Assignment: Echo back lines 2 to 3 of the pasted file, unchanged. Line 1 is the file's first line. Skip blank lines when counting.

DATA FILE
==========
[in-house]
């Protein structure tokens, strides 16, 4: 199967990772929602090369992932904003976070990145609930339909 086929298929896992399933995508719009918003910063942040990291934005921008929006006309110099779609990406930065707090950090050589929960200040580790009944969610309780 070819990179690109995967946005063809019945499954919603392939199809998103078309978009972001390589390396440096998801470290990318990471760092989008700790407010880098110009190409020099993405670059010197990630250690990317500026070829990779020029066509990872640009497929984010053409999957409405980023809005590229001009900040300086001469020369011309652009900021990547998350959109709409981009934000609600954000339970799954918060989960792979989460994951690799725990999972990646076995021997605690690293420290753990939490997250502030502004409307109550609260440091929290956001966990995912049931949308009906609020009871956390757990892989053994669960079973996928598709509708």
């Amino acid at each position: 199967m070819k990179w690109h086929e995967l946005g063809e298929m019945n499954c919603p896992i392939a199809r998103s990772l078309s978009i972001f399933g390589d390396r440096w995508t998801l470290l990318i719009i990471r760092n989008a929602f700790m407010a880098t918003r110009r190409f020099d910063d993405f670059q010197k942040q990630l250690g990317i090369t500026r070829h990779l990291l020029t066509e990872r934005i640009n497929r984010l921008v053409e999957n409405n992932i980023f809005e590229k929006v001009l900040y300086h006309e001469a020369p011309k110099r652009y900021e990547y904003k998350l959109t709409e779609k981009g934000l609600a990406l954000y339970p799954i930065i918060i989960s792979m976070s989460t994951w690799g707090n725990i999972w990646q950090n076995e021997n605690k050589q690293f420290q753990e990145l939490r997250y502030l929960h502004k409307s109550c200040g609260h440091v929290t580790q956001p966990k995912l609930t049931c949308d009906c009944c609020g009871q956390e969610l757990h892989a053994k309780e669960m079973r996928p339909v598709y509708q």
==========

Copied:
């Protein structure tokens, strides 16, 4: 199967990772929602090369992932904003976070990145609930339909 086929298929896992399933995508719009918003910063942040990291934005921008929006006309110099779609990406930065707090950090050589929960200040580790009944969610309780 070819990179690109995967946005063809019945499954919603392939199809998103078309978009972001390589390396440096998801470290990318990471760092989008700790407010880098110009190409020099993405670059010197990630250690990317500026070829990779020029066509990872640009497929984010053409999957409405980023809005590229001009900040300086001469020369011309652009900021990547998350959109709409981009934000609600954000339970799954918060989960792979989460994951690799725990999972990646076995021997605690690293420290753990939490997250502030502004409307109550609260440091929290956001966990995912049931949308009906609020009871956390757990892989053994669960079973996928598709509708």
């Amino acid at each position: 199967m070819k990179w690109h086929e995967l946005g063809e298929m019945n499954c919603p896992i392939a199809r998103s990772l078309s978009i972001f399933g390589d390396r440096w995508t998801l470290l990318i719009i990471r760092n989008a929602f700790m407010a880098t918003r110009r190409f020099d910063d993405f670059q010197k942040q990630l250690g990317i090369t500026r070829h990779l990291l020029t066509e990872r934005i640009n497929r984010l921008v053409e999957n409405n992932i980023f809005e590229k929006v001009l900040y300086h006309e001469a020369p011309k110099r652009y900021e990547y904003k998350l959109t709409e779609k981009g934000l609600a990406l954000y339970p799954i930065i918060i989960s792979m976070s989460t994951w690799g707090n725990i999972w990646q950090n076995e021997n605690k050589q690293f420290q753990e990145l939490r997250y502030l929960h502004k409307s109550c200040g609260h440091v929290t580790q956001p966990k995912l609930t049931c949308d009906c009944c609020g009871q956390e969610l757990h892989a053994k309780e669960m079973r996928p339909v598709y509708q």